living cells.
  • While accidental releases may contribute to only
    a small percentage of the oil released into the
    marine environment large accidental oil spills
    receive much attention and evoke considerable
    public concern because they can result in
    contamination of ocean and shoreline environments.

oil spill!
  • The biggest spill ever occurred during the 1991
    Persian Gulf war when about 240 million gallons
    spilled from oil terminals and tankers off the
    coast of Saudi Arabia. The Exxon Valdez accident
    at Bligh Reef in 1989 discharged 40 million

Bioremediation to the rescue?..
  • Initial studies sowed that the number of oil
    degrading microorganisms on oiled beaches in
    comparison with untreated controls increased by
    as much as 10,000 times
  • The biodegradation by indigenous microorganisms
    was monitored by GC-MS, showed that that the
    microbial population could rapidly biodegrade the
    aliphatic and aromatic fractions of crude oil.
    The microbial community decomposed
    dibenzothiphene, fluorenes, naphthalenes,
    phenanthrene, and anthracene completely
    mineralized to CO2 and H2O.
  • Data also sowed that nitrate addition stimulated
    biodegradation. Small scale in situ trials with
    Inipol EAP 22- an oleophilic microemulsion
    containing a solution of urea in brine,
    encapsulated in oleic acid and lauryl phosphate..

Initial experiments revealed visible improvements
after 10 days.
  • More extensive beach plot experiments tested
    different nutrient additions and an ecological
    monitoring program was established (U.S. Congress
  • Results showed that no detectable nutrients ended
    up in the waters off the test site and there was
    no evidence of eutrophication.
  • The potential benefits of reducing wildlife
    exposure to oil allowed the EPA to support a
    proposal for application of nutrients to oil
    covered beaches (EPA 1989). By the end of the
    summer of 1989, 100 km of shoreline were treated
    with nutrient applications.
  • The results of all tests showed that
    biodegradation can be enhanced about two to three
    fold. This means that an oil spill that would
    take five to ten years to degrade can be degraded
    in as little as two to five years. This
    acceleration of clean-up time, could give
    bioremediation technology a bright future.

Biodegradable plastics?
  • The use of long-lasting polymers for short-lived
    applications is not entirely justified,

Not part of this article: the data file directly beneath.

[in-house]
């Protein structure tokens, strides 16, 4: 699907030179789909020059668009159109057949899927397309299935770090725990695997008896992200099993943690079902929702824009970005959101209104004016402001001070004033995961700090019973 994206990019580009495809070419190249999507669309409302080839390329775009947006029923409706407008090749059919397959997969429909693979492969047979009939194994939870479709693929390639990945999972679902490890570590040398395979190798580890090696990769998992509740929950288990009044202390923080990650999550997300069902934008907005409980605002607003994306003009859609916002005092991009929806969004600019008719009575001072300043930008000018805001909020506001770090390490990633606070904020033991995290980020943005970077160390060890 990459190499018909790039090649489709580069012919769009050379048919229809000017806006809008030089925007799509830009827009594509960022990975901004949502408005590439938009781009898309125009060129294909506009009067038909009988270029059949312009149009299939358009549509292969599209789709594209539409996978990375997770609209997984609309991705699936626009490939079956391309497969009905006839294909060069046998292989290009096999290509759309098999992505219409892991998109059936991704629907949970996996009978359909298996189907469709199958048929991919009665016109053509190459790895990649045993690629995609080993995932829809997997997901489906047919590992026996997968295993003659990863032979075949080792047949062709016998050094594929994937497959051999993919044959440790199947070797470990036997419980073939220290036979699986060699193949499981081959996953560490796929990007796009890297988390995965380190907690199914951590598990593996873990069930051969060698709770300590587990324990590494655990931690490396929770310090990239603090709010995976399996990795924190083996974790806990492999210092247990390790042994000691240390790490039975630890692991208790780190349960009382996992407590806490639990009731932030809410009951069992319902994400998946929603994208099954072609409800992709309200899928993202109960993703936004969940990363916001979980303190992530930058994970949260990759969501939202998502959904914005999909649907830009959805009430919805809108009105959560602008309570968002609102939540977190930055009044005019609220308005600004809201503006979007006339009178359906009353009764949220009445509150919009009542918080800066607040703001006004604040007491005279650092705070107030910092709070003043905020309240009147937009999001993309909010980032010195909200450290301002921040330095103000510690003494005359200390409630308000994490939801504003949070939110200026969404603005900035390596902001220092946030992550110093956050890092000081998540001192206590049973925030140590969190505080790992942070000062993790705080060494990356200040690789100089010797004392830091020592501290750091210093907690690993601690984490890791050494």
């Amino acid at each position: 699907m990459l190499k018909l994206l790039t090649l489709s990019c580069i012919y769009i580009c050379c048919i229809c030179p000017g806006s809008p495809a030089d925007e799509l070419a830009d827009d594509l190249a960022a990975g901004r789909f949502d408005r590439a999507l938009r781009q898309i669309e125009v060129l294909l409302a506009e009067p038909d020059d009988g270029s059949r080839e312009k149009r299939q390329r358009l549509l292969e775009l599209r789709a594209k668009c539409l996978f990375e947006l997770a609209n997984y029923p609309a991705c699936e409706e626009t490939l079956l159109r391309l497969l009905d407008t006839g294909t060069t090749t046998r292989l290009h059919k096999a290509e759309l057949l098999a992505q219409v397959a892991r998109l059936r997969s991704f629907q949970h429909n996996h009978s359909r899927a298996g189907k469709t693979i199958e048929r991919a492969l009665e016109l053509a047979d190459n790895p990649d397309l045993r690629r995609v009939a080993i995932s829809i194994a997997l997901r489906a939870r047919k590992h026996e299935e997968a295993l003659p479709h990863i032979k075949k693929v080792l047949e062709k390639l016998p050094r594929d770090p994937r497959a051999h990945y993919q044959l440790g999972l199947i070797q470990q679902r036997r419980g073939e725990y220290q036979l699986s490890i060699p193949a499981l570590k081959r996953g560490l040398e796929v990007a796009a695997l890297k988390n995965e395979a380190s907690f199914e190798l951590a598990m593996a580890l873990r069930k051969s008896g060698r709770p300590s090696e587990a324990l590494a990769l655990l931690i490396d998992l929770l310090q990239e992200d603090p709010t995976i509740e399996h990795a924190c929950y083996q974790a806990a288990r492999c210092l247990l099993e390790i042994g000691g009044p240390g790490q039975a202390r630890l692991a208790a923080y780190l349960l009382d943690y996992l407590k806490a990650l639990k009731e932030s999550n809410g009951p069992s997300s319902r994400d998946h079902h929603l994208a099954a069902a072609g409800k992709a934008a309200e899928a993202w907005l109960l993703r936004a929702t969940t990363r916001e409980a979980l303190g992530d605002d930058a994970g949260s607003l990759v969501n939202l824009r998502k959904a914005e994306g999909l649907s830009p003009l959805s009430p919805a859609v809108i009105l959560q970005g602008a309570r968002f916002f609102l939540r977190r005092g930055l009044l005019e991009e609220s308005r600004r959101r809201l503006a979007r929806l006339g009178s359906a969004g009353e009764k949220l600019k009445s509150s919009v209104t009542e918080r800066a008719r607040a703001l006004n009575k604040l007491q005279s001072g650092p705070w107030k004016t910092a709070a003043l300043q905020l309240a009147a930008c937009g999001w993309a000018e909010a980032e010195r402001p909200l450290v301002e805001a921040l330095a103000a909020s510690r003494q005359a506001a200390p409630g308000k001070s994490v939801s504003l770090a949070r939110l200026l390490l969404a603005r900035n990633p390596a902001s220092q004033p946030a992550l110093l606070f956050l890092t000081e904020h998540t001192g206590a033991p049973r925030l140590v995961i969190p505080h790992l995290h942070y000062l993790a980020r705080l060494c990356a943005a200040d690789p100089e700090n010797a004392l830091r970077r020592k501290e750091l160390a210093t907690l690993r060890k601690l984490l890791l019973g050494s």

especially when increased concern exists about
    the preservation of living systems.
  • Most of today's plastics and synthetic polymers
    are produced from petrochemicals. As conventional
    plastics are persistent in the environment,
    improperly disposed plastic materials are a
    significant source of environmental pollution,
    potentially harming wildlife. (eg 1 in 30
    cetacean carcasses had choked on plastic debris).
    Plastics are also a costly in municipal waste
  • Pertochemical plastics take hundreds of years to
    break down

but the time for biodegradable plastic to be
composted is 1 to 6 months
  • Photobiodegradable plastics.
  • Polymers that change structure when illuminated
    with UV radiation, forming biodegradable
  • Starch-linked biodegradable plastics.
  • Starch has been incorporated into the structure
    of some plastics, that can be microbially
  • Bacterial plastics.
  • A number of microbes naturally produce
    biodegradable polymers that are suitable for the
    plastics industry. For example, the bacterium
    Alcaligenes eutrophus produces the polyester
    poly-beta-hydroxybutyrate (PHB) as a storage
    reserve for excess carbon. The monomeric unit of
    PHB is beta-hydroxybutyrate.
  • The strength, flexibility and crystallanity of
    polymers is determined by the Type of repeating
    units and the media and type of bacteria used to
    produce the polymer.

Why isn't PHB filling up our supermarket shelves?
  • A major factor limiting PHB's use is its
    brittleness. But is used in the US navy (cups)
    and Japan (disposable razors!)
  • GMO plants producing plastic?
  • A team at the DoE Plant research lab at Michigan
    State University took two genes from PHB-making
    bacteria and inserted them cress plants. They had
    managed to create a transgenic plant that could
    grow plastic.
  • But scientists really are not yet sure about how
    easy it is to confine genetically modified plants
    in one area, or about the impact so much PHB
    would have on the environment. It's too early yet
    to risk growing PHB on a large scale outdoors?